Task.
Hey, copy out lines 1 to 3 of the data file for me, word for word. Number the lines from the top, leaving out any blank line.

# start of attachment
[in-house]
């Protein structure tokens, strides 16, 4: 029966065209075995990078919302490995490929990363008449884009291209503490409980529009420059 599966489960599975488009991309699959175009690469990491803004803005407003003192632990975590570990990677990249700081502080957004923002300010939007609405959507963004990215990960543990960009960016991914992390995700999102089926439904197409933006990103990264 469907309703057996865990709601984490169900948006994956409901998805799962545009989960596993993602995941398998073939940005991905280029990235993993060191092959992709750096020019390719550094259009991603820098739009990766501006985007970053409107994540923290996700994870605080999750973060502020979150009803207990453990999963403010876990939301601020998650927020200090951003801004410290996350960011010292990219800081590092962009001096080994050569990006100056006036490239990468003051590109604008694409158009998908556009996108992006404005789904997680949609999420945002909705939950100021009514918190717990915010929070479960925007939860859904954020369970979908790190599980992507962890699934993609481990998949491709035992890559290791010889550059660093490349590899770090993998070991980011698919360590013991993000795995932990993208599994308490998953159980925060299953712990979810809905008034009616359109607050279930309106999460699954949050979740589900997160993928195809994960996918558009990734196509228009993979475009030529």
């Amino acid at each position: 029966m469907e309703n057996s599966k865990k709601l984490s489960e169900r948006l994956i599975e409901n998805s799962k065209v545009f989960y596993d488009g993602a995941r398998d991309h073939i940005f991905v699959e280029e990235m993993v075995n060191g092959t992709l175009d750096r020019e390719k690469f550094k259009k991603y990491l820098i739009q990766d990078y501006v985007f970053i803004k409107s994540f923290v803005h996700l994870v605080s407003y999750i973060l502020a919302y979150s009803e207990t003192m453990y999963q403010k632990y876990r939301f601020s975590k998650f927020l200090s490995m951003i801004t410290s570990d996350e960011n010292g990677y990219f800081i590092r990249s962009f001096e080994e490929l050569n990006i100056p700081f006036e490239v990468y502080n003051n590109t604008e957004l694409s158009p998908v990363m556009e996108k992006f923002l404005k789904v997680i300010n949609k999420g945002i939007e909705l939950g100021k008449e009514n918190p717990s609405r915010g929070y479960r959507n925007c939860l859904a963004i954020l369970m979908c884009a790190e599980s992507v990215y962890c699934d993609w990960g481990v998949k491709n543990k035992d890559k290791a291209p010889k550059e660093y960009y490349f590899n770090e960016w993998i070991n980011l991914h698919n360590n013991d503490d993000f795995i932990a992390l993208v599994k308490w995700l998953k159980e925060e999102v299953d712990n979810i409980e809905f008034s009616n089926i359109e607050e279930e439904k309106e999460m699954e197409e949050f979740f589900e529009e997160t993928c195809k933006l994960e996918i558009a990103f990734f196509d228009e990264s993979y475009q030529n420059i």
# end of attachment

[in-house]
């Protein structure tokens, strides 16, 4: 029966065209075995990078919302490995490929990363008449884009291209503490409980529009420059 599966489960599975488009991309699959175009690469990491803004803005407003003192632990975590570990990677990249700081502080957004923002300010939007609405959507963004990215990960543990960009960016991914992390995700999102089926439904197409933006990103990264 469907309703057996865990709601984490169900948006994956409901998805799962545009989960596993993602995941398998073939940005991905280029990235993993060191092959992709750096020019390719550094259009991603820098739009990766501006985007970053409107994540923290996700994870605080999750973060502020979150009803207990453990999963403010876990939301601020998650927020200090951003801004410290996350960011010292990219800081590092962009001096080994050569990006100056006036490239990468003051590109604008694409158009998908556009996108992006404005789904997680949609999420945002909705939950100021009514918190717990915010929070479960925007939860859904954020369970979908790190599980992507962890699934993609481990998949491709035992890559290791010889550059660093490349590899770090993998070991980011698919360590013991993000795995932990993208599994308490998953159980925060299953712990979810809905008034009616359109607050279930309106999460699954949050979740589900997160993928195809994960996918558009990734196509228009993979475009030529």
């Amino acid at each position: 029966m469907e309703n057996s599966k865990k709601l984490s489960e169900r948006l994956i599975e409901n998805s799962k065209v545009f989960y596993d488009g993602a995941r398998d991309h073939i940005f991905v699959e280029e990235m993993v075995n060191g092959t992709l175009d750096r020019e390719k690469f550094k259009k991603y990491l820098i739009q990766d990078y501006v985007f970053i803004k409107s994540f923290v803005h996700l994870v605080s407003y999750i973060l502020a919302y979150s009803e207990t003192m453990y999963q403010k632990y876990r939301f601020s975590k998650f927020l200090s490995m951003i801004t410290s570990d996350e960011n010292g990677y990219f800081i590092r990249s962009f001096e080994e490929l050569n990006i100056p700081f006036e490239v990468y502080n003051n590109t604008e957004l694409s158009p998908v990363m556009e996108k992006f923002l404005k789904v997680i300010n949609k999420g945002i939007e909705l939950g100021k008449e009514n918190p717990s609405r915010g929070y479960r959507n925007c939860l859904a963004i954020l369970m979908c884009a790190e599980s992507v990215y962890c699934d993609w990960g481990v998949k491709n543990k035992d890559k290791a291209p010889k550059e660093y960009y490349f590899n770090e960016w993998i070991n980011l991914h698919n360590n013991d503490d993000f795995i932990a992390l993208v599994k308490w995700l998953k159980e925060e999102v299953d712990n979810i409980e809905f008034s009616n089926i359109e607050e279930e439904k309106e999460m699954e197409e949050f979740f589900e529009e997160t993928c195809k933006l994960e996918i558009a990103f990734f196509d228009e990264s993979y475009q030529n420059i």